The potential for urban underground development remains mostly unexploited and underestimated in urban areas. Several reasons account to this, including a lack of knowledge of the urban underground. Additionally, multiple uses of the underground are still out of the practice.
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Since underground infrastructures have no surface expression, the underground lacks opportunities for building architecture, and consequently it suffers from a poor public perception; most people do not like to go underground. The result of this poor perception of the underground by public and professionals is that it remains mostly dedicated to utilities such as transportation, underground car parks or for storage.
PHYSIOLOGICAL AND PSYCHOLOGICAL ASPECTS
The subterraneanenvironmentis often perceived as a site of unforeseen threat, secrecy, and risk. The vision of solid ground beneath our feet is thought of an inter-tangled network of cavernous tubes, abandoned subway tunnels, graves, and infrastructural cavities that fills us with ambivalence and fear.
One of the important potential hindering factors for underground space utilization is psychological aspects, and generally negative perception of these spaces. Many realized underground projects, namely subways, resulted in poor satisfaction of these psychological aspects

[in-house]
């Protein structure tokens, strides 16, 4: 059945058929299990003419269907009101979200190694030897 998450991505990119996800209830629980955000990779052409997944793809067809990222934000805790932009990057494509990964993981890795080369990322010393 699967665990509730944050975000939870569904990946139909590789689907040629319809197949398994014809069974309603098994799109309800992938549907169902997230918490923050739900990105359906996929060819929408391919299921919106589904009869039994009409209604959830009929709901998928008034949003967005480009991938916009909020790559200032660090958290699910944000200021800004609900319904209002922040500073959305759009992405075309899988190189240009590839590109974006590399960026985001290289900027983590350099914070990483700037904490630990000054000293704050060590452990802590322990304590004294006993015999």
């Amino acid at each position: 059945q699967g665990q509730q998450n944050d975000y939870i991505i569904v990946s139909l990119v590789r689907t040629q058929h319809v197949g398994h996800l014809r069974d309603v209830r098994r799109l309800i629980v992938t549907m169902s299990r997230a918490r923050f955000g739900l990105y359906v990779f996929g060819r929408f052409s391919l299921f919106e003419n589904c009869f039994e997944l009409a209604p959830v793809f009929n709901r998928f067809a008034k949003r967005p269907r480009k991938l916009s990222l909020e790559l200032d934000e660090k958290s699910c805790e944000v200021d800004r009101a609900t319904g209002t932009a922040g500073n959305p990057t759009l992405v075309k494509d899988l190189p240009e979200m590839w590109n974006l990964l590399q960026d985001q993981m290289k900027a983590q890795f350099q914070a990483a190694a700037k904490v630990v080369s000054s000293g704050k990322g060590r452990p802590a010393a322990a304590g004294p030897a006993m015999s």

Many of the problems associated with living in underground habitats are not only technological ones, but rather are related to the degree of social acceptance of the concept and to the individual’s perception of the underground space.
Some of the issues facing humans above ground can be extrapolated and expected to have an impact, albeit to a higher degree of severity, while living underground. To name a few, claustrophobia, light sensitivity, general fatigue, eye fatigue, disturbance of circadian rhythms, insomnia, headaches, etc. These are just some of the potential ailments and stressors for which very little is known due to lack of experimental or real data.
Functional aspects are the functional requirements for an underground, internal connections of the spaces and efficiency of movement. Psychological aspects are all aspects that are related to the user’s experience of a space beginning with public safety on one side and comfort on the other side. In this sense, one can talk about soft building qualities.
Structural aspects include the overall quality of the construction including its flexibility and possibility to change. In other words, the main technical requirement of a structure is sustainability. A sustainable structure is a construction that allows greater spatial flexibility over a longer period of time and its infill is recyclable and reusable in the long run. For example, having an infill separable from the support structure increases the spatial flexibility by providing an option to place different functions.